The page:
and surrounding communities? Would the City of Chicago place DUI check points along the routes to the new stadium to better safegaurd the children and property in its town as well as the towns to the North .West And South of such locations.

      How much overbudget would the Staduim run into becasue certain special organize groups would have to be bribed. Compared to Tunney the fish in this smaller pond might be piranahs.

    • cubsnivy56

      RicketsLoser1#

      Let me apologize up front because I have had a few adult beverages tonight. Okay, so i binged on Captain and cokes at dart league , whatever. It’s interesting you have LOSER#1 in your name because dude…………you suck! Anybody that says the Ricketts are in it to make a buck as there only motivation is a F***ing idiot. And a LOSER, like I said, very appropriate name. Troll on Troll Beeeeaaacch!!!

      • Crazyhorse2

        Sounds from a dudette that knows how to feel like beeachhh , well said sand hoe!

  • Rebuilding

    Great linked article, Brett. The fact of the matter is that the Cubs situation as to location is what every franchise wishes they had. A stadium within a ten minute train ride from thousands of businessmen looking to take clients out nestled amongst thousands of 20 something’s with their parent’s disposable income. Unfortunately there is a very small minority of people who have a vested interest in squeezing what they can from the Cubs and it will take some political will to do the right thing (here’s looking at you Rahm). The people on here that scream about moving remind me of the people on any Illini board (sorry, don’t hold that against me) who have a visceral reaction against anything to do with the City of Chicago. The threat to move isn’t credible because it isn’t credible – the Cubs have the best location possible if they are allowed to do what they want to do

  • Coal

    I have said many times over that the rooftop owners had a great run. Then they (and Tunney) got greedy with the expansion.

    When it was subtle, it was charming, even if it was, still then, blatant free-riding.

    When the zoning “magically” shifted to allow for purpose-built vertical mini stadiums housing few residents, and with the ability to handle hundreds of patrons EACH, the conversations about “the best interest of the neighborhood” became pure lip service.

    It’s not cute anymore. It’s stealing. And while it may seem that stealing from a billionaire is ok, the rooftop owners and Tunney are far from “commoners” and they’re really stealing from Cubs fans.

    • Rebuilding

      This is a good point. When it was people hanging out of windows and a few drunk guys on the roof with a fishing net the rooftops were charming. Now that its a multi-million dollar business with full on bleachers it’s kind of creepy voyeurism

  • Silly Rabbit
    • DarthHater

      Steve Rosenboob? Seriously???

      • Sillyrabbit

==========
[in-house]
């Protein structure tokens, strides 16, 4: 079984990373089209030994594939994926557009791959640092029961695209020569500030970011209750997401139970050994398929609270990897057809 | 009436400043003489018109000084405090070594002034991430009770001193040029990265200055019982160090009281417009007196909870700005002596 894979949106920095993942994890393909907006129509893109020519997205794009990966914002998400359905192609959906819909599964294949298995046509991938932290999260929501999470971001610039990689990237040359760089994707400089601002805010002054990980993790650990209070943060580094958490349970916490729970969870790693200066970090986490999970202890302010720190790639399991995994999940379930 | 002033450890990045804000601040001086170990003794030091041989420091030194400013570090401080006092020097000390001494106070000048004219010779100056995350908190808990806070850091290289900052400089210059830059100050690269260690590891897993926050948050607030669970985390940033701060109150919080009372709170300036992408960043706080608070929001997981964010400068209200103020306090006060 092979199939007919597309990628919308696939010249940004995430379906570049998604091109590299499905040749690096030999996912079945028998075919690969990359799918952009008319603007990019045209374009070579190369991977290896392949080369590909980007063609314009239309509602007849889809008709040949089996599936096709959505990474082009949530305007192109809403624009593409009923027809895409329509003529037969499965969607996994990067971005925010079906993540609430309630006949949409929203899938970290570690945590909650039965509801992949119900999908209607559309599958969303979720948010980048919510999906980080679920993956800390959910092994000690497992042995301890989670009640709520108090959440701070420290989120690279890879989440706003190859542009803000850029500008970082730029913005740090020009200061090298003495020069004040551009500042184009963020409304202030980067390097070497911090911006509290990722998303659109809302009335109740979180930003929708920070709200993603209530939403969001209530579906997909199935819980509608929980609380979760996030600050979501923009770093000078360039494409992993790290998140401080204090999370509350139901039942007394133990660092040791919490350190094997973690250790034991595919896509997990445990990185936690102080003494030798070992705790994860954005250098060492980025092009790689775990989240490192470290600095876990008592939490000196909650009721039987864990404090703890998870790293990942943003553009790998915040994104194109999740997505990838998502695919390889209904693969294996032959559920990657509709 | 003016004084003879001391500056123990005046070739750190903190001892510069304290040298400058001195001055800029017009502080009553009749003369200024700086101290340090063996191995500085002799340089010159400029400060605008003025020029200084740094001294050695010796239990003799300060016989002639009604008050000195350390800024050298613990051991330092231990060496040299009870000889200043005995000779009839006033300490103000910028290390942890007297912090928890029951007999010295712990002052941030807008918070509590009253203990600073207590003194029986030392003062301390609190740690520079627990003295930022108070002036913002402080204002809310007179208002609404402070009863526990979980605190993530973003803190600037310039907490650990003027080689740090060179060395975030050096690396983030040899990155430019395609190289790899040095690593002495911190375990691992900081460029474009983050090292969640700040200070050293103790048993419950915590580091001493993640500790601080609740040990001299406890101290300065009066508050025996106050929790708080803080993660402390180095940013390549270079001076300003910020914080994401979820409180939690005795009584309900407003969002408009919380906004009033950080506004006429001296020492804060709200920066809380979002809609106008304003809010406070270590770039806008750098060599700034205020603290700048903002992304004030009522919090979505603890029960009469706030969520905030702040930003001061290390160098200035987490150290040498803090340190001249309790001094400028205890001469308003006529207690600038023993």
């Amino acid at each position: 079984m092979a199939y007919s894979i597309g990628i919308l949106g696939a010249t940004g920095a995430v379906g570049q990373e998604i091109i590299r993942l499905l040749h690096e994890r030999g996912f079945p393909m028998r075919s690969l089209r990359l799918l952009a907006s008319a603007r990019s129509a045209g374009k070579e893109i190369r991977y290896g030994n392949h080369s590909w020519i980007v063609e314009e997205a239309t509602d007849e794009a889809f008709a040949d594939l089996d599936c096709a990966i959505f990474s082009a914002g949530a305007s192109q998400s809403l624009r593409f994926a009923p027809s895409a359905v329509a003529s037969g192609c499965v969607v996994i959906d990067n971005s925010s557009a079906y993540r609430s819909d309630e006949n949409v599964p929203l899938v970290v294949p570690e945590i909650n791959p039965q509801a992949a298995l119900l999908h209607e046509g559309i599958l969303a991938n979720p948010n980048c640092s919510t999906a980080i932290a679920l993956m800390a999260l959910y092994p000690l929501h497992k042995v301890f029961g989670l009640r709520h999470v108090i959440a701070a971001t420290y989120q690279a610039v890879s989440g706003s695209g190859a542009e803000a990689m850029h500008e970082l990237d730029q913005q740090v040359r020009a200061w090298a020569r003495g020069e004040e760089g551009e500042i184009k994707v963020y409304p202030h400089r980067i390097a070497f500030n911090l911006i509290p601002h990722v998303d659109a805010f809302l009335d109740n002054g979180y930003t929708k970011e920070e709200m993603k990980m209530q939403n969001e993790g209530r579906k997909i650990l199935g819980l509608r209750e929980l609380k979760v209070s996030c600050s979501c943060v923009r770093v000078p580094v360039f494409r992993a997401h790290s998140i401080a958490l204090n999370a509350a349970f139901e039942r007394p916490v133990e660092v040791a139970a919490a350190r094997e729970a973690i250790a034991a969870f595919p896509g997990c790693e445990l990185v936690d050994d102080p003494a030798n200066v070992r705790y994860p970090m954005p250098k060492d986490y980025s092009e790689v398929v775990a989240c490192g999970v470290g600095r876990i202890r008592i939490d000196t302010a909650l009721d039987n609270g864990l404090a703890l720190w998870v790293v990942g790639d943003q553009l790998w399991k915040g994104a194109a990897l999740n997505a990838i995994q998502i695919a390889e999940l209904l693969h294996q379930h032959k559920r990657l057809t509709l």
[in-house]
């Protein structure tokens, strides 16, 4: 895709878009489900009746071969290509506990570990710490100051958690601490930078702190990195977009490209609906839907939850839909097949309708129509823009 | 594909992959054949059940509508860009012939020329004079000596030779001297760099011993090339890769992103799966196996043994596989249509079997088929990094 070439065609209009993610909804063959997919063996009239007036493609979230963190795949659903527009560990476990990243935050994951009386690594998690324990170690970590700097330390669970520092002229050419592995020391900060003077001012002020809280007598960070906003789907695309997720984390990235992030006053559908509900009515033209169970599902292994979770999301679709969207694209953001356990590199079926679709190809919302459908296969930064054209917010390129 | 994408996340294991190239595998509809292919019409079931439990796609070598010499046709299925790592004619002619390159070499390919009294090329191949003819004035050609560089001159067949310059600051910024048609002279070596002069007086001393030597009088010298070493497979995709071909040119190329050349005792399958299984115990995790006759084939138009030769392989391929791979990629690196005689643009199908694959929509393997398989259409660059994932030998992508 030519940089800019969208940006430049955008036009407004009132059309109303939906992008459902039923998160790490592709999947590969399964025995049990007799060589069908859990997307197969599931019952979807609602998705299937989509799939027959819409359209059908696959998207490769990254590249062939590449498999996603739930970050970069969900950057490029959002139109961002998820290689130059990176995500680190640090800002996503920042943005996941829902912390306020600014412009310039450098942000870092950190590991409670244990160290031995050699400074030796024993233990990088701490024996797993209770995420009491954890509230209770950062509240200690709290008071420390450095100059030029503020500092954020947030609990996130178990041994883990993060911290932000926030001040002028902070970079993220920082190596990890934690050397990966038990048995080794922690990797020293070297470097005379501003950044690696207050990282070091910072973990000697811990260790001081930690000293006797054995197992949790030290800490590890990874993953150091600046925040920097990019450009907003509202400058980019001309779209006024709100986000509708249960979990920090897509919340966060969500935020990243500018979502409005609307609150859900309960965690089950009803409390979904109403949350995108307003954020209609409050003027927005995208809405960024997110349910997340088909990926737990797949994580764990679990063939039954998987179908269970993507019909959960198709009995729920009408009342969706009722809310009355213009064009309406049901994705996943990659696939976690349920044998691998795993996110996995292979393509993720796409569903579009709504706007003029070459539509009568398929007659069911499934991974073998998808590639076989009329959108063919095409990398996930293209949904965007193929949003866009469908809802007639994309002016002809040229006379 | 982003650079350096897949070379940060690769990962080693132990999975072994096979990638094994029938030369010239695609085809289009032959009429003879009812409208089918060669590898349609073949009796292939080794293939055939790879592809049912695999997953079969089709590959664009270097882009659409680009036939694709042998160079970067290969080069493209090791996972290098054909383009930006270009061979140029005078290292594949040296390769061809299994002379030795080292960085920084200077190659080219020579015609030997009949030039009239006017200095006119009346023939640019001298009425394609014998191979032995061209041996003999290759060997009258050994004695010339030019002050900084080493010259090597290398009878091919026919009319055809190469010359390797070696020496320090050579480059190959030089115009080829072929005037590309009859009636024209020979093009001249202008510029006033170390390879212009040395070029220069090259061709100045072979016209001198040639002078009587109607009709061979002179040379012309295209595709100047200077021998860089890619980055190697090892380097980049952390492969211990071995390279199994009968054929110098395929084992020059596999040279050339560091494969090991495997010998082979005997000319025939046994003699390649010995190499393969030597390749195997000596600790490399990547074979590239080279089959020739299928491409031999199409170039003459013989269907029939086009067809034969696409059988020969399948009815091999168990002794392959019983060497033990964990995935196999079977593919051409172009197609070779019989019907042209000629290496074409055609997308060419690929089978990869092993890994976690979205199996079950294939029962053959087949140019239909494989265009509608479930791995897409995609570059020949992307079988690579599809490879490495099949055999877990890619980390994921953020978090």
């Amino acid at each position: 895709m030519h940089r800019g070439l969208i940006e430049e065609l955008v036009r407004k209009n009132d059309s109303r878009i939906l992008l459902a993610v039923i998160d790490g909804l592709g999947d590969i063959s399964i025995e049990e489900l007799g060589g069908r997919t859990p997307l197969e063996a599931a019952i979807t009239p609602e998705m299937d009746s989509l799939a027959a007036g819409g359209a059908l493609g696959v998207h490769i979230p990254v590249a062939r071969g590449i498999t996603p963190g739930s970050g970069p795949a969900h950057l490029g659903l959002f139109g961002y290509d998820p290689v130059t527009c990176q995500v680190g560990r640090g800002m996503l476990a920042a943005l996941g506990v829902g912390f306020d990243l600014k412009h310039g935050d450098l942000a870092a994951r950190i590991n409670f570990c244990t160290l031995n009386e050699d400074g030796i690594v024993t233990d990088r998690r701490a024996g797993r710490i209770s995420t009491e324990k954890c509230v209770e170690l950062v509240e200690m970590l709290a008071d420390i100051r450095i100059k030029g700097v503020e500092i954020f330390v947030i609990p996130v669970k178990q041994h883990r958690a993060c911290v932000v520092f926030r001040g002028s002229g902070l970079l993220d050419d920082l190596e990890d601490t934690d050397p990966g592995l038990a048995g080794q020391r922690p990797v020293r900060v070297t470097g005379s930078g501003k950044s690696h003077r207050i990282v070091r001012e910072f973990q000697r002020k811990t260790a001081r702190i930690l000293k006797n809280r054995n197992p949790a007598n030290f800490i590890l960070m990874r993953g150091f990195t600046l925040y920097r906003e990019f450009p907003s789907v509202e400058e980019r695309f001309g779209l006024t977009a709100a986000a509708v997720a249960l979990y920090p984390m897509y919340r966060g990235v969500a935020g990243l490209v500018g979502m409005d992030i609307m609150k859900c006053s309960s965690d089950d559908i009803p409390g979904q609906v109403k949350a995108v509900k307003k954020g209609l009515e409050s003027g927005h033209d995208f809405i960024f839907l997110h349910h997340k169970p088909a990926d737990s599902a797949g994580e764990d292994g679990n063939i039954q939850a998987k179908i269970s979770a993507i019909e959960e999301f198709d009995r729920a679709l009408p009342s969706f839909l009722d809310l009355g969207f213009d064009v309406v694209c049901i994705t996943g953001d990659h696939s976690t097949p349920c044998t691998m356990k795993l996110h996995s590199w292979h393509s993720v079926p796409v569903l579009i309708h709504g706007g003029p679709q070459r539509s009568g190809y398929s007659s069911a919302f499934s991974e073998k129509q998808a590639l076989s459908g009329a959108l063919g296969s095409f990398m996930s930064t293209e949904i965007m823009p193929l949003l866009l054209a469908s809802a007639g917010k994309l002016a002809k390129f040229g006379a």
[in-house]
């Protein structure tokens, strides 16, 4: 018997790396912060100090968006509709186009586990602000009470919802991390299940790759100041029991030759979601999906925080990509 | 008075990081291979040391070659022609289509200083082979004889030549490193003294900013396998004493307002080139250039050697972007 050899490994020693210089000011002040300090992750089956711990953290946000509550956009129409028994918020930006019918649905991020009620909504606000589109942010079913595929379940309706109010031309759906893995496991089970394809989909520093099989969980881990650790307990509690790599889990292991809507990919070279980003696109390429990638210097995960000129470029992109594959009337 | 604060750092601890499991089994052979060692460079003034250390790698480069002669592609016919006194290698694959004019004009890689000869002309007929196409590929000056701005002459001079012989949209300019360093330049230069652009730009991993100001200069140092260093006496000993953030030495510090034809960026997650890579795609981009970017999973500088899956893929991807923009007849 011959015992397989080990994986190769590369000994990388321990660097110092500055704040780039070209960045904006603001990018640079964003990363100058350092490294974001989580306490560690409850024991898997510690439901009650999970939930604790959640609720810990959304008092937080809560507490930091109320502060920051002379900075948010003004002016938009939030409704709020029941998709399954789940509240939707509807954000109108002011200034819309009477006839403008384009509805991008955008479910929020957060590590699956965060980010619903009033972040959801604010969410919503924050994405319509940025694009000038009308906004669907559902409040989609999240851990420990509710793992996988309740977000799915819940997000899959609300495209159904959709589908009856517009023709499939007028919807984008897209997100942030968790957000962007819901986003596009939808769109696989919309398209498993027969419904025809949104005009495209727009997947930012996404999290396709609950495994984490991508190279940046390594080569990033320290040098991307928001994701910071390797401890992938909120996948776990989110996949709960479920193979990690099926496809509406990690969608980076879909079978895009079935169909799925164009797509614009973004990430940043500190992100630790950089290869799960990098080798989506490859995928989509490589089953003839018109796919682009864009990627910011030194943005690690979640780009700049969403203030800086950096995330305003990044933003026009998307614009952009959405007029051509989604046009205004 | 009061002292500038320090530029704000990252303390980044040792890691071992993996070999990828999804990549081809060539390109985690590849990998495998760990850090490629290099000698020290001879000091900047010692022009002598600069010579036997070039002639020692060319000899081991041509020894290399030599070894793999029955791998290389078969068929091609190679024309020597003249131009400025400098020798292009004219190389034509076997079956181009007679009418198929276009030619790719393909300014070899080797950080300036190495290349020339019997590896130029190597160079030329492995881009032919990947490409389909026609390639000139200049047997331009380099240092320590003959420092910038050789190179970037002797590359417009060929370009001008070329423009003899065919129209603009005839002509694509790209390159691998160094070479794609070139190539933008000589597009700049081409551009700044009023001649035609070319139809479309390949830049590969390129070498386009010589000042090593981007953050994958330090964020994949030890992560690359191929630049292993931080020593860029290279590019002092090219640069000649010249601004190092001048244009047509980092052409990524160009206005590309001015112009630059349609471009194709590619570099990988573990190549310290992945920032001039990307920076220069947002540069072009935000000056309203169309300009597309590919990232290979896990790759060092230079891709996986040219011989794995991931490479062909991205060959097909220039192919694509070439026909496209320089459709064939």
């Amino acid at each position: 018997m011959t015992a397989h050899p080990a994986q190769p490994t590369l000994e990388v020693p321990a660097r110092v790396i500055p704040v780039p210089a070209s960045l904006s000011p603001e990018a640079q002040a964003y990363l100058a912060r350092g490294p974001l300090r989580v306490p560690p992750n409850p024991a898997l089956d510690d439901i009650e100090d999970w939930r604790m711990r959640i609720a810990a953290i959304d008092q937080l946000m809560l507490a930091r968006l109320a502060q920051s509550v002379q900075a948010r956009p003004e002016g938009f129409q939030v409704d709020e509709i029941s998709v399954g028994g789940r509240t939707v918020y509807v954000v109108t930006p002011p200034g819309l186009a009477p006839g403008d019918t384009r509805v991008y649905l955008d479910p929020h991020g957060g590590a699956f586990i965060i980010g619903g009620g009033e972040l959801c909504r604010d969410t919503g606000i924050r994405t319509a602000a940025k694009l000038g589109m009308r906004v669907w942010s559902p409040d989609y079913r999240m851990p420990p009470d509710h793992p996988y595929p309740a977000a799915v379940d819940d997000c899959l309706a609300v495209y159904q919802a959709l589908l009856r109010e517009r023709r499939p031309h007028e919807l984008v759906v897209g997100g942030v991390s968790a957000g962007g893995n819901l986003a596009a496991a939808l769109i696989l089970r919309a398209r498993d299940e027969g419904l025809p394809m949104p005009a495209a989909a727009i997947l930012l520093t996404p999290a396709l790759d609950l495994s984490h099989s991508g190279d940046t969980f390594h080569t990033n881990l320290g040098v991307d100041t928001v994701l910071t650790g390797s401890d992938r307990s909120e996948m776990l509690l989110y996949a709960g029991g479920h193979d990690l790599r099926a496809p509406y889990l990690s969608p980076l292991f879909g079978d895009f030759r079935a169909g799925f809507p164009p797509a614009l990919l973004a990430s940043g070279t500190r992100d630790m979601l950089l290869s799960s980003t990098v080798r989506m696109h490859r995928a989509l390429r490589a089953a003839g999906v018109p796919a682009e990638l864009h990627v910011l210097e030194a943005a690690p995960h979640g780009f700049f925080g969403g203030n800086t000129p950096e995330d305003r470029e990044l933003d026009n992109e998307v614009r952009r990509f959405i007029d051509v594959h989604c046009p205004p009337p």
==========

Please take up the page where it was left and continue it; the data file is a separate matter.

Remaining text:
Drathnputy? really?

        • DarthHater

          Silly rabbit

          [img]http://farm9.staticflickr.com/8106/8576282140_4d36d44a17_z.jpg[/img]

          • Internet Random

            [img]http://i89.photobucket.com/albums/k230/XMLCTkd76eTb/81d37e8ab8f59a5080872fbb5d31aa90.jpg[/img]

          • Jono

            You win. That is awesome

  • DONNIE621

    RicketsLoser1#… after reading your post… I can see you are a product of the union school system that graduates less than 50% of it’s students. In addition, I am thinking you are a White Sox fan. A team that happily lives in “Public Housing”. I don’t remember the Sox getting the grief the Cubs are getting… Maybe it’s because “The Chairman” is not one of the richest men in the country… oh wait… he is!

    • Silly Rabbit

      Ricketts is a terrible owner. Ricketts is a dysfuntional patsy. Now if Joe could have control and maybe this whole fiasco is Joe fault. But in the end where the Cubs play and the residents and the cub fans are two different people.

      The Cubs dont play in an area that is all commercial and I doubt they want too. The Rickets Family should just win one battle at a time then risking the whole war. Soon the Cubs will be off WGN and more than likely lose it national appeal over the long run.

      Ricketts is a bad owner- sell the team kid or let your dad run it.

  • Die hard

    Wonder if a half dome would solve problem by excluding Rooftoppers from further consideration and give Cubs all control over scoreboard ads future work etc?

    • DarthHater

      Sure. In a world without any requirements for building permits, zoning variances, etc.

      • Die hard

        A Fenway Park wall in left and right may work

        • DarthHater

          Sure. In a world without any requirements for building permits, zoning variances, etc. Shall we go on?

          • TWC

            Oh, yes please. I’ll make popcorn.

            • DarthHater

              Sure. In a world without corn popping regulations… :-P

  • Daniel

    Perfect solution…cubs, city and rooftop people work together to buy/demolish the rooftop buildings. Build parking in its place. Split the money accordingly. Profit.

    • Internet Random

      Perfect solution: We all just get along.

  • http://www.bleachernation.com Luke